At 3:12 a.m., the centre issued its fifth message, confirming a tsunami, cancelling warnings and watches but leaving south Alaska and the Alaska peninsula under a low-level advisory to expect some effects.

The centrecancelled that advisory an hour later and reported the maximum tsunami height was 0.7 of a foot (0.21 of a meter) at Old Harbor, Alaska.

Canada’s largest earthquake drill is just a week away!

Join hundreds of thousands of British Columbians as they “Drop, Cover and Hold On” during the 2017 Great British Columbia ShakeOut. The BC Earthquake Alliance, Insurance Bureau of Canada (IBC), and Science World, are working together to present Canada’s largest earthquake preparedness drill on Thursday, October 19at 10:19 a.m. ShakeOut is also presented with generous support from London Drugs, FortisBC , BC Hydro, HEMBC, BCAA,  and Ivanhoe Cambridge. For a full list of sponsors, organizers and supporters, click here.

Register today and encourage your family, friends and colleagues to do the same at

“Well-rehearsed emergency plans are key to our overall level of preparedness, and each year, people across the province ‘Drop, Cover and Hold On’ during The Great British Columbia ShakeOut to practice what to do when an earthquake first occurs,” said Jennifer Rice, Parliamentary Secretary for Emergency Preparedness in British Columbia. “I encourage all British Columbians to participate in this drill and take this opportunity to prepare an emergency kit and review emergency plans with their loved ones. A program like ShakeOut is one step we can take to protect the safety of our citizens, so let’s all work together to create a more resilient British Columbia.”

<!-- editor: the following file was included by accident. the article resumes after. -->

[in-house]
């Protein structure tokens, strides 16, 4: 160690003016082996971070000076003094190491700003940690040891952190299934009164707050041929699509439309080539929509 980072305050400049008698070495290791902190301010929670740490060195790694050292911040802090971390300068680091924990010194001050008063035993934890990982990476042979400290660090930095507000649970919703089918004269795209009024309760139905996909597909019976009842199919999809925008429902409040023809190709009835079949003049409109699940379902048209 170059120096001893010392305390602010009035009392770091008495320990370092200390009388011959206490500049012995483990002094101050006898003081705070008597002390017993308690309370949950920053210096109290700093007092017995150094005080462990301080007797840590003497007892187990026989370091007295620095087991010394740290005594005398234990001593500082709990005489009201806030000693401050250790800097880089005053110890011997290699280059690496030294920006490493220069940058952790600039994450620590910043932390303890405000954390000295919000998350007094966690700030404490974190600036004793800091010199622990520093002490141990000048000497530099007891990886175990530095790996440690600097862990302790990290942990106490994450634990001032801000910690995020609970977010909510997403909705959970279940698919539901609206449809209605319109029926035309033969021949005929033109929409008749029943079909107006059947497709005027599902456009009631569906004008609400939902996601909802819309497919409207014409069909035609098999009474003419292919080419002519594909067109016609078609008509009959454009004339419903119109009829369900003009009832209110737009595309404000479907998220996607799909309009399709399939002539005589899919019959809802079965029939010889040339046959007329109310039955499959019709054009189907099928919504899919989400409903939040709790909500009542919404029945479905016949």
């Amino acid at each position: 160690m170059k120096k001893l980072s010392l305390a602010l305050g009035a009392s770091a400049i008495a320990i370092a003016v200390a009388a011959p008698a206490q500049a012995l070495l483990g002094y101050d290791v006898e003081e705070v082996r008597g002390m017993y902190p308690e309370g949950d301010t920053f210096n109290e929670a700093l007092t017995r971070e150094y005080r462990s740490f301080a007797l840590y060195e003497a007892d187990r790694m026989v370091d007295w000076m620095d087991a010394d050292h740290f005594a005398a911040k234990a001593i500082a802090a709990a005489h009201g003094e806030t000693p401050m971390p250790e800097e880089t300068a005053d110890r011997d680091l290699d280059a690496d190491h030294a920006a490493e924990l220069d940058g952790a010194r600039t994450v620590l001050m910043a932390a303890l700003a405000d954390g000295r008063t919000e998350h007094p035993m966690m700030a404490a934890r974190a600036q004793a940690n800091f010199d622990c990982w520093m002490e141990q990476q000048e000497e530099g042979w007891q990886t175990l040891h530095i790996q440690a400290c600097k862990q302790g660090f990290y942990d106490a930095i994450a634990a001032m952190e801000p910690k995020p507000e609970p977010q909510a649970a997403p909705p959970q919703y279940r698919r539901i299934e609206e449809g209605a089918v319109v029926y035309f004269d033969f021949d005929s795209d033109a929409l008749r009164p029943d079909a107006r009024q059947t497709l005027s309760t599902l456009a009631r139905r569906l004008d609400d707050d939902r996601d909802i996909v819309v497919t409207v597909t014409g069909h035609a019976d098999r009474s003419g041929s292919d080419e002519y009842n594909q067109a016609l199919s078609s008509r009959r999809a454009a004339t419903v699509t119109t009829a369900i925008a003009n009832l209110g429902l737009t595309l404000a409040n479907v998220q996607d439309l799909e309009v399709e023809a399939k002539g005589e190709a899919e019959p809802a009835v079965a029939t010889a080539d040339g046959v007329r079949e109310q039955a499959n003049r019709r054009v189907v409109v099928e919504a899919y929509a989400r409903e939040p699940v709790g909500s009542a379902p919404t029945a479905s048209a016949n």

“Thousands of earthquakes occur every year in British Columbia. While only a few are large enough to be felt, damaging earthquakes have happened in the past and will occur in the future,” said Dave Cockle, President, BC Earthquake Alliance. “By participating in the Great British Columbia ShakeOut, you, your family and your colleagues take an easy, 90 second step toward ensuring the safest action will be taken during an earthquake.”

“We are thrilled to be hosting this year’s annual ShakeOutBC event,” said Dr. Scott Sampson, President and CEO of Science World. “British Columbia is a province that is tectonically active and understanding the science of seismology and tsunamis is an important part of emergency preparedness.”

Canada’s home and business insurers play a critical role helping individuals and families recover following disaster,” said Aaron Sutherland, Vice-President, Pacific, IBC. “That is why IBC is once again proud to sponsor this year’s Great British Columbia ShakeOut. Governments, businesses, and consumers all need to work together to help create a culture of preparedness in British Columbia.”